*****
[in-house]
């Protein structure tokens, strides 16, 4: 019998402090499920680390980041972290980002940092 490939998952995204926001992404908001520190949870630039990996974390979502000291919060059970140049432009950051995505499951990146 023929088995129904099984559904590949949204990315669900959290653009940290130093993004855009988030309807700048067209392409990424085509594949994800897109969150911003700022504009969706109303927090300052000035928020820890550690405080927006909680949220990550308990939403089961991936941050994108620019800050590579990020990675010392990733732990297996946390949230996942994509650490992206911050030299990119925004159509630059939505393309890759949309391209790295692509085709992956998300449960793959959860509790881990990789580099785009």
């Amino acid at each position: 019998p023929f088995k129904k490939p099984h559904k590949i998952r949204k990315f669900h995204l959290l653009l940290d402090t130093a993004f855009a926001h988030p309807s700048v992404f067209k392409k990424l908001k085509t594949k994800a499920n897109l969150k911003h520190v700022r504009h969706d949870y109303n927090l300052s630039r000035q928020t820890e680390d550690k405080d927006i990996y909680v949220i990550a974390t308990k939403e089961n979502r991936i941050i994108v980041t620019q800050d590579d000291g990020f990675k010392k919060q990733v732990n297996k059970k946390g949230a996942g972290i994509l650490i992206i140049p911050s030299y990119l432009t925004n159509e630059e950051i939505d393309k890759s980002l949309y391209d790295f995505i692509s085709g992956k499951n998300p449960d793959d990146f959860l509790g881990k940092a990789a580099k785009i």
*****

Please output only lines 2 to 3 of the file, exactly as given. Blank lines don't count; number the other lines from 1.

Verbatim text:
């Protein structure tokens, strides 16, 4: 019998402090499920680390980041972290980002940092 490939998952995204926001992404908001520190949870630039990996974390979502000291919060059970140049432009950051995505499951990146 023929088995129904099984559904590949949204990315669900959290653009940290130093993004855009988030309807700048067209392409990424085509594949994800897109969150911003700022504009969706109303927090300052000035928020820890550690405080927006909680949220990550308990939403089961991936941050994108620019800050590579990020990675010392990733732990297996946390949230996942994509650490992206911050030299990119925004159509630059939505393309890759949309391209790295692509085709992956998300449960793959959860509790881990990789580099785009």
């Amino acid at each position: 019998p023929f088995k129904k490939p099984h559904k590949i998952r949204k990315f669900h995204l959290l653009l940290d402090t130093a993004f855009a926001h988030p309807s700048v992404f067209k392409k990424l908001k085509t594949k994800a499920n897109l969150k911003h520190v700022r504009h969706d949870y109303n927090l300052s630039r000035q928020t820890e680390d550690k405080d927006i990996y909680v949220i990550a974390t308990k939403e089961n979502r991936i941050i994108v980041t620019q800050d590579d000291g990020f990675k010392k919060q990733v732990n297996k059970k946390g949230a996942g972290i994509l650490i992206i140049p911050s030299y990119l432009t925004n159509e630059e950051i939505d393309k890759s980002l949309y391209d790295f995505i692509s085709g992956k499951n998300p449960d793959d990146f959860l509790g881990k940092a990789a580099k785009i």